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Thread: The reality of stalking

  1. #1

    The reality of stalking

    Well, last night at approx 18:00 as we lost the light I learnt what a bitter pill it can be to swallow to have paid nearly £Ton for the pleasure of sitting in a high seat for a couple of hours, freezing your nuts off, and not having the chance to even raise your rifle - compounded by the fact this was my first "guided" outing.

    But this, unfortunately, we all know is the reality of stalking!

    I've not done a write up yet, mainly because I've not bloody well shot anything yet, but here's a quick summary...

    Context - I've owned my rifle now about 2 years. Have a little land (30 acres + 70 acres) with a few munties on, both require high seats. I've built a high seat (some might recall some 9 months ago) but due to children, demanding wife, times to travel to the shooting grounds, work commitments, etc. etc. I've never had the seat up nor have I actually laid my cross hairs on a munty on either land. So, we discussed my predicament (my wife and I) at Xmas and decided the best option was to pay for a few outings, at least I'd "up" my chance of success

    Thursday 3rd March.
    Arrive at 3pm. Quick coffee. Down the the range for a quick prove-you-can-shoot-straight test. Put 3 rounds through the same hole at 100m

    Guide tells me there's a block of wood that has recently been cut back to allow regeneration and he needs to make sure the munty population is kept down so the regeneration is a success.

    We park up 200m or so from the wood, get kitted up, and begin our stalk in to find an appropriate high seat. Millions of hares, not seen so many in years !

    After about 15 mins heading down a ride we bump a munty not 20m away, but it is in an area of wood that has not been thinned and we see it's hairy white arse bouncing gaily off into the wood without any chance of a shot.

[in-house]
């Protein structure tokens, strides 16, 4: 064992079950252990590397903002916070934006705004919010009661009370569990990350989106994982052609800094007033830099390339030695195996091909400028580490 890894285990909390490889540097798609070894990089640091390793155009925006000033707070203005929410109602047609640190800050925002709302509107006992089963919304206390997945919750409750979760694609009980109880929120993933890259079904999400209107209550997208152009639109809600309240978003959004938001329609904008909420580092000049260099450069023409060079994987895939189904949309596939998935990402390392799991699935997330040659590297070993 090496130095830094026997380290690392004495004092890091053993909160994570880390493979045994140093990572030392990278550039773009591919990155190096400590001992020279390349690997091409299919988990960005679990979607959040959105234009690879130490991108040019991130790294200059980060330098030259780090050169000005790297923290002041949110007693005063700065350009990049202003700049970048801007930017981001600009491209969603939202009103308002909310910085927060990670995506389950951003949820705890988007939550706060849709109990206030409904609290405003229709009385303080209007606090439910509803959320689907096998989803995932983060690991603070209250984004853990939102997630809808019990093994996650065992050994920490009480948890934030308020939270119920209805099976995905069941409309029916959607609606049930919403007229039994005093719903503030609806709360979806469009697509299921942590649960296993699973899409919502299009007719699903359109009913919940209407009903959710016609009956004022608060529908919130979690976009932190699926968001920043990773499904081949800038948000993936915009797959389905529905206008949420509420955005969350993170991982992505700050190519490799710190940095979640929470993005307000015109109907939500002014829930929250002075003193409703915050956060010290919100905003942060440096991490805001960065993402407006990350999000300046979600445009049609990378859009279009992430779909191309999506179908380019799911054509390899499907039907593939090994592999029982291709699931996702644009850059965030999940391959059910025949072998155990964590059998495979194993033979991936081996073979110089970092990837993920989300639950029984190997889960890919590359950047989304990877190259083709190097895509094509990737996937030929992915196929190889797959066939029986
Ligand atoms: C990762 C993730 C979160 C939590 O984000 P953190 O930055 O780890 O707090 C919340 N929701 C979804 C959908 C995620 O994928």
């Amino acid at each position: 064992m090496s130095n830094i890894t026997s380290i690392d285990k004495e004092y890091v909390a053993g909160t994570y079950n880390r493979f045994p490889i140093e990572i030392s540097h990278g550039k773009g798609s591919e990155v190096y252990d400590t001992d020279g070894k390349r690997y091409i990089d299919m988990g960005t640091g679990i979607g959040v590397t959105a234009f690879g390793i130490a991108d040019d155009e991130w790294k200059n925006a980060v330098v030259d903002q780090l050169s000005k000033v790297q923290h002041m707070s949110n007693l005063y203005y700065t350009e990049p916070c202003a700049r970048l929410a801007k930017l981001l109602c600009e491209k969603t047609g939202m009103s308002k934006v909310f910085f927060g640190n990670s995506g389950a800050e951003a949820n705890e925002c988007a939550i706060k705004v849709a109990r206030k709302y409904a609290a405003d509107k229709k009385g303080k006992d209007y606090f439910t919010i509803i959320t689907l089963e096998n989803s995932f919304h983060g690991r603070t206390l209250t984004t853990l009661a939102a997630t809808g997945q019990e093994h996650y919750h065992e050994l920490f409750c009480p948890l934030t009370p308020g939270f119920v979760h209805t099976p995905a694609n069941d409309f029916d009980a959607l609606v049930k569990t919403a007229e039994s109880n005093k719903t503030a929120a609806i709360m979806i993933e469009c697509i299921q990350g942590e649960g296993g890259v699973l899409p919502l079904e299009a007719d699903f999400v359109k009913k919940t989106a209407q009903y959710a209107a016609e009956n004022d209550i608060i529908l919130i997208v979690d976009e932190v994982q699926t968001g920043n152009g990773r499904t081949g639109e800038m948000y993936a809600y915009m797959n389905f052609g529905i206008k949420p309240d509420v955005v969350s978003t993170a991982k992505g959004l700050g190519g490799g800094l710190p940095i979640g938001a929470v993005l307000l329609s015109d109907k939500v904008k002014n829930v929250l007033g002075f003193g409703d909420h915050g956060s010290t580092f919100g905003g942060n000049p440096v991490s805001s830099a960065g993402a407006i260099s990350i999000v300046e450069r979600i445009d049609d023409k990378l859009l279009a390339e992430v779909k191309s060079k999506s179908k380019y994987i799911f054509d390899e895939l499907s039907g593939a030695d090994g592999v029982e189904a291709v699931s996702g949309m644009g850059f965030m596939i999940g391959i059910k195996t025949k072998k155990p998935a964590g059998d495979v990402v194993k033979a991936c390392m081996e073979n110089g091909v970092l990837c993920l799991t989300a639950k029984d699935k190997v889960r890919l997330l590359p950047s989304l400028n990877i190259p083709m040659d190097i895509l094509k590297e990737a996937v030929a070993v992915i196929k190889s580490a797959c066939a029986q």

We head on through the wood, see through the trees about 6 roe moving along the outside perimeter of the wood, but they're a good 250m away. And then after another 5 mins we catch a glimse of a munty about 100m away shuffling through the undergrowth. Again, impossible to get a shot on it from where we were stood due to the barriers between us and it. Stalking closer and it scarpered.

    We eventually arrived at a highseat overlooking a large area of ground that had been thinned considerably - made the area look kind of dead - and I soon found out it made the area feel kind of dead too. We parked our bums up the tree and settled for what turned out to be a long, hard, fruitless wait.

    Nothing moved, not even birds seemed to sing nearby (we could hear distant pheasants & other wildlife). It was odd seeing almost no wildlife around us, kind of erie, and made the wait so much longer. At about 17:55, almost no light left, I spotted movement about 100m away, but alas on closer inspection it was a young roe buck. Shortly after I heard the hoot of an owl and I knew time was nearly up...

    At about 18:00 we called it a day and I went home a few quid lighter and still a virgin...

    (this was written in no way to criticise my guide and I'm sure he's as gutted as I - that's life unfortuntely)

  2. #2
    Established Poster
    Join Date
    Nov 2010
    Canadian expat in Cambridge
    As much as it is disheartening to hear of stalks not going your way, it is refreshing to hear an account that isn't perfect. Far too often on YouTube, in magazines, on the blogosphere, etc., only the ideal scenarios are published. I've always found it amusing that a 22 minute program, where the host bags a XXX point trophy Y, the narrator slips in that they had been in camp for weeks and weeks without success: weeks of effort = 22 minutes. So while I can empathise with your disappointment, I am glad you have shared your experience. Best of luck next time!

    Cheers, YT.

  3. #3
    I'v lost count the number of times I have driven the 80mile round trip to my stalking ground and not even seen a deer.

    It makes the eventual shot even more enjoyable.

  4. #4
    Bad luck stig, but as I'm sure everyone knows, it's the blank outings that make us appreciate the successful outings all the more!


  5. #5